I think Julian thought I could do it quite well and then when he wrote a wonderful film all about Queen Victoria, I got involved with that. He’d already done “Gosford Park” which had lots of detail in it which I was perhaps able to help him with. And then I went off and did the “King’s Speech” which is a film about King George VI. And he was the Queen’s father and he had a bit of a difficulty giving public speeches.

And finally I came on to “Downton Abbey“ and I’ve done that now for five years and we’re about to start the sixth. So that’s really my way in. Many people write to me saying ‘how can I do your job and how do you do it?’ I wasn’t somebody who applied for a job that was there.

What makes me sad coming into America is that there is no prize in the Emmys for historical advisors. Otherwise I think I’d be a good candidate for them. They give them for everything else and the Oscars don’t have prizes for historical advisors so if anyone out there can encourage the academy to give one, I might end up with something on my mantel piece.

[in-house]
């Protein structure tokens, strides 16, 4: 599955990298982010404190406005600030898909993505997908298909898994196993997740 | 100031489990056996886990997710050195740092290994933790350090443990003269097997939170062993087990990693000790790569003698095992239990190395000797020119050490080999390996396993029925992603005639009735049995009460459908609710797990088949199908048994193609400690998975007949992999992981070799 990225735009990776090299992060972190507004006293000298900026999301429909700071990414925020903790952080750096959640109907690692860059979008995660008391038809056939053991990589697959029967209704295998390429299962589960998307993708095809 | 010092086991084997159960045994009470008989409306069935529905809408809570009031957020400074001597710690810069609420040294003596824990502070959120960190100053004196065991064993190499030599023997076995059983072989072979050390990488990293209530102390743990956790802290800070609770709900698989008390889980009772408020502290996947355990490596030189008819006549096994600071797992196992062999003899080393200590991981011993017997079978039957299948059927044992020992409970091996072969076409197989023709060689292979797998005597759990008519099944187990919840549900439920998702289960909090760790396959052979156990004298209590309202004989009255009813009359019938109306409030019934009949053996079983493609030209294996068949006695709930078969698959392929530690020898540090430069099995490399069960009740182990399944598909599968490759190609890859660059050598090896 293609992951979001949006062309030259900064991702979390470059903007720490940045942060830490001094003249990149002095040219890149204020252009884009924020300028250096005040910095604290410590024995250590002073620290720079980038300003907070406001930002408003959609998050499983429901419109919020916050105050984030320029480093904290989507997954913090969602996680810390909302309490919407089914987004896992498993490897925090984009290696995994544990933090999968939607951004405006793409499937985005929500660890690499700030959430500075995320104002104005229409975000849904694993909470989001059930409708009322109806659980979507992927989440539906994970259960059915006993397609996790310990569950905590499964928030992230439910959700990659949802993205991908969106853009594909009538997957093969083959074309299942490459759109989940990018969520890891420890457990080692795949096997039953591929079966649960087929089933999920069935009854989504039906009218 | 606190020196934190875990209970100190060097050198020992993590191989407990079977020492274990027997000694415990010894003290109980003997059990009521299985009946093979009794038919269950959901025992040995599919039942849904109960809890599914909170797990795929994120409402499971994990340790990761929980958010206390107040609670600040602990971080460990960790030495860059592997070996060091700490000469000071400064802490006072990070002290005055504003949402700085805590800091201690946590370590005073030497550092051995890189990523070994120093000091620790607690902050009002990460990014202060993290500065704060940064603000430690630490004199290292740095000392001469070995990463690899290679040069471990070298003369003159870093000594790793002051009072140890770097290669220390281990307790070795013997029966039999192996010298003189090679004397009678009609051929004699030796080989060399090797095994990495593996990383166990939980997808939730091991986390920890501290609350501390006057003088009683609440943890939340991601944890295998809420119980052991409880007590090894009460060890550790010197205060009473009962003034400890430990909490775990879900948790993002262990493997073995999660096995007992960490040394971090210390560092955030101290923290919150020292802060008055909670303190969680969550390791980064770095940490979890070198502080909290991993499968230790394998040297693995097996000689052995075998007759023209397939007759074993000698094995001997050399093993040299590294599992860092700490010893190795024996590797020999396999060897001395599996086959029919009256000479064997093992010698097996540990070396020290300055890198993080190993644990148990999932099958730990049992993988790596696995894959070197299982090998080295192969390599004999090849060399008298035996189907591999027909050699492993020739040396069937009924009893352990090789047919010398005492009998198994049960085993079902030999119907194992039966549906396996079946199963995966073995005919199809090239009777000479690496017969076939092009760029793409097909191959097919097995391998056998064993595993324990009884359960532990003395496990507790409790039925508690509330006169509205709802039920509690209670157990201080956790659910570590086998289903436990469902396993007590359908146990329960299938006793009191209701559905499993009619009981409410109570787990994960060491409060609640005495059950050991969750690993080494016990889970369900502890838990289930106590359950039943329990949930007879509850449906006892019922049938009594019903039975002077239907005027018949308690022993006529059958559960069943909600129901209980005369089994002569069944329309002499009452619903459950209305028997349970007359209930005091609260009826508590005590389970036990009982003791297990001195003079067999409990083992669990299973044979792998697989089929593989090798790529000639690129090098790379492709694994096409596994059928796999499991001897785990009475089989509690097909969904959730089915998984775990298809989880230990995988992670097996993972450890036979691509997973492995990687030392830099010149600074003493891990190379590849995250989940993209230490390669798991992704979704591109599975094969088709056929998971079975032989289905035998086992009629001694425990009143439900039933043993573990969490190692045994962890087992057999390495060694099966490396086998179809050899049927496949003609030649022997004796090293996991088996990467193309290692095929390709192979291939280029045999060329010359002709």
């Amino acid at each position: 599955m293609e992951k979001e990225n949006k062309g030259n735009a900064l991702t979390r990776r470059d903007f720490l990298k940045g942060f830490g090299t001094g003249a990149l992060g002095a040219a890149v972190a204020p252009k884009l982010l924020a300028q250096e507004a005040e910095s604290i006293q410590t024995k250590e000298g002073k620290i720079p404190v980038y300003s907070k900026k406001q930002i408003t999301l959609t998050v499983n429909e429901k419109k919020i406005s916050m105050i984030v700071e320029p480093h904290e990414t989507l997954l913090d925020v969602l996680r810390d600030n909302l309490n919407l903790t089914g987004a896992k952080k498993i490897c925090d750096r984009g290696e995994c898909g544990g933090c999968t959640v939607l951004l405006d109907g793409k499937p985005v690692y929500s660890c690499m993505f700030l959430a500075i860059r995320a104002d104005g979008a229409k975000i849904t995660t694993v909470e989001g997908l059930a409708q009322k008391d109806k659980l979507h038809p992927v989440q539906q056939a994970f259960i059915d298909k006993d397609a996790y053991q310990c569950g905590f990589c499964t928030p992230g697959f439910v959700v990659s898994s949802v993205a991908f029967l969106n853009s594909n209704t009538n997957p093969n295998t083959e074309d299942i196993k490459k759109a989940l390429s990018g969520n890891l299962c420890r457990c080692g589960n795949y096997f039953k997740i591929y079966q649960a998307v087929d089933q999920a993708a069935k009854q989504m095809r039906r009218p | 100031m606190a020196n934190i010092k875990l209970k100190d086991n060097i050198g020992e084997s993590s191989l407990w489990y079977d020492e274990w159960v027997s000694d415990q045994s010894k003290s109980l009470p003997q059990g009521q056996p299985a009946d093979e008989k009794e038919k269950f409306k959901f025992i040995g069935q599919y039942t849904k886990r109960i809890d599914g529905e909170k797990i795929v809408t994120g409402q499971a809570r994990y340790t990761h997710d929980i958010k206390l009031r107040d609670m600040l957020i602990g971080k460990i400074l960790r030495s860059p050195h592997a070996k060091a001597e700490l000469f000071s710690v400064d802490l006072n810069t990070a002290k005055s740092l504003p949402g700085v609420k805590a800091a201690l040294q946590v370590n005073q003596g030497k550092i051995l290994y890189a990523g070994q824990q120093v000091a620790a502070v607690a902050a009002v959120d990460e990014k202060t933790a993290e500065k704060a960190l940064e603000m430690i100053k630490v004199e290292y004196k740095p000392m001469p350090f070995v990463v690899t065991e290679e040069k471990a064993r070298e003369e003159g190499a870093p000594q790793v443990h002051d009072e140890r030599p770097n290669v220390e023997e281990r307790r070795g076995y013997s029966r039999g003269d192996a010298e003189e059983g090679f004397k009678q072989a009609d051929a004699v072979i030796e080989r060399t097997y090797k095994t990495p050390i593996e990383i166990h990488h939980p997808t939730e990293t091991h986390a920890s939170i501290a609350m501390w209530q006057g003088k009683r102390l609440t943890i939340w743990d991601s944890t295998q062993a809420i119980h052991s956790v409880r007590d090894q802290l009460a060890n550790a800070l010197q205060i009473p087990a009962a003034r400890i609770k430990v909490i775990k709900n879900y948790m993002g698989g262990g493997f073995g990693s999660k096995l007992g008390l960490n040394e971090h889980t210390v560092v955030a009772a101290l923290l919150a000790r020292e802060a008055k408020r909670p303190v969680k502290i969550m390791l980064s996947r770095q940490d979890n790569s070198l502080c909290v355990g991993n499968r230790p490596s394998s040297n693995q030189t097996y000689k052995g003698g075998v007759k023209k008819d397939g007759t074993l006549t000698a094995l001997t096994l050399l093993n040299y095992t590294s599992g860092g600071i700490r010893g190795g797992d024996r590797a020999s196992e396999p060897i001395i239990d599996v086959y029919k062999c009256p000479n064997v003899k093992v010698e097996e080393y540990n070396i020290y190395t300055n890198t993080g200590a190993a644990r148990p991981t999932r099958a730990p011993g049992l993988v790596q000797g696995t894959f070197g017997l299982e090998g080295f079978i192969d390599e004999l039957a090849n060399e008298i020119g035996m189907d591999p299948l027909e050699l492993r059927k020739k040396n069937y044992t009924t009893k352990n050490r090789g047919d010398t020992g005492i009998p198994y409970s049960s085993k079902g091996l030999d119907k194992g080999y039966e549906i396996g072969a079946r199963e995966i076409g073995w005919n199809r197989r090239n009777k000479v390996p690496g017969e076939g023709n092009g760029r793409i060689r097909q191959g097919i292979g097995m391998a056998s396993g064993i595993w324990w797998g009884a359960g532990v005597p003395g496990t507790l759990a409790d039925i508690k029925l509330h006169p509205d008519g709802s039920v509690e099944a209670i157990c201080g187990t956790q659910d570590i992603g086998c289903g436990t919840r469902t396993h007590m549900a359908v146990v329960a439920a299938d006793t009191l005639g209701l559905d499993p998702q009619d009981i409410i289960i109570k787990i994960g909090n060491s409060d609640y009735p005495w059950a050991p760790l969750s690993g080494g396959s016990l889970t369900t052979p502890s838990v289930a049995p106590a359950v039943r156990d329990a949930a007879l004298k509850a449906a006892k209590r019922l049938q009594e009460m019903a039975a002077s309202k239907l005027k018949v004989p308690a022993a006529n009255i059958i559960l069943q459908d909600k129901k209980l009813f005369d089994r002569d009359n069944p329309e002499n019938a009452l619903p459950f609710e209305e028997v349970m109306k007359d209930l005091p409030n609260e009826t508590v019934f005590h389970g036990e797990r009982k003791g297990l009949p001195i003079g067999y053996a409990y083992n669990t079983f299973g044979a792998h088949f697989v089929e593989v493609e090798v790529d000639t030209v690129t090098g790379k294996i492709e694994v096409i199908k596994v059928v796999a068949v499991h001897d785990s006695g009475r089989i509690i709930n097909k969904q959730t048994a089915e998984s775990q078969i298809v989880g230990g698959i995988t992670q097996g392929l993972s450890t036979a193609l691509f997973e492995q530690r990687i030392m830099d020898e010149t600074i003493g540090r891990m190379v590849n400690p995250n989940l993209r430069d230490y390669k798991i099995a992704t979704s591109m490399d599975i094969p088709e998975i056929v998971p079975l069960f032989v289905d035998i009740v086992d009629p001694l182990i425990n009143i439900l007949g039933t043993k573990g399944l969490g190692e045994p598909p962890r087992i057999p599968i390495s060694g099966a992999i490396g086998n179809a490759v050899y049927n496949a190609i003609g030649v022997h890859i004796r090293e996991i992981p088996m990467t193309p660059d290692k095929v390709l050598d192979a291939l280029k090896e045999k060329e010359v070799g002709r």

Desperate for Downton: Well you know what - I can put that in the blog...

Bruce:... Could you and see what happens? Because I think – I really do think it makes a difference to a story if you don’t just deliver the narrative for people’s conscience. But you give their subconscious a sense of reassurance by transporting them legitimately into time by getting all of the detail right and I think people notice that – something deep down in them tells them whether they are being correctly transported in time to a period that is to all intents and purposes right and that I think is a contributory factor to the delivery of good entertainment which I think at the moment is not recognized.

Desperate for Downton: And that also makes people feel like they’re smarter – that they are taking part in something that is boosting their intelligence as opposed to empty entertainment.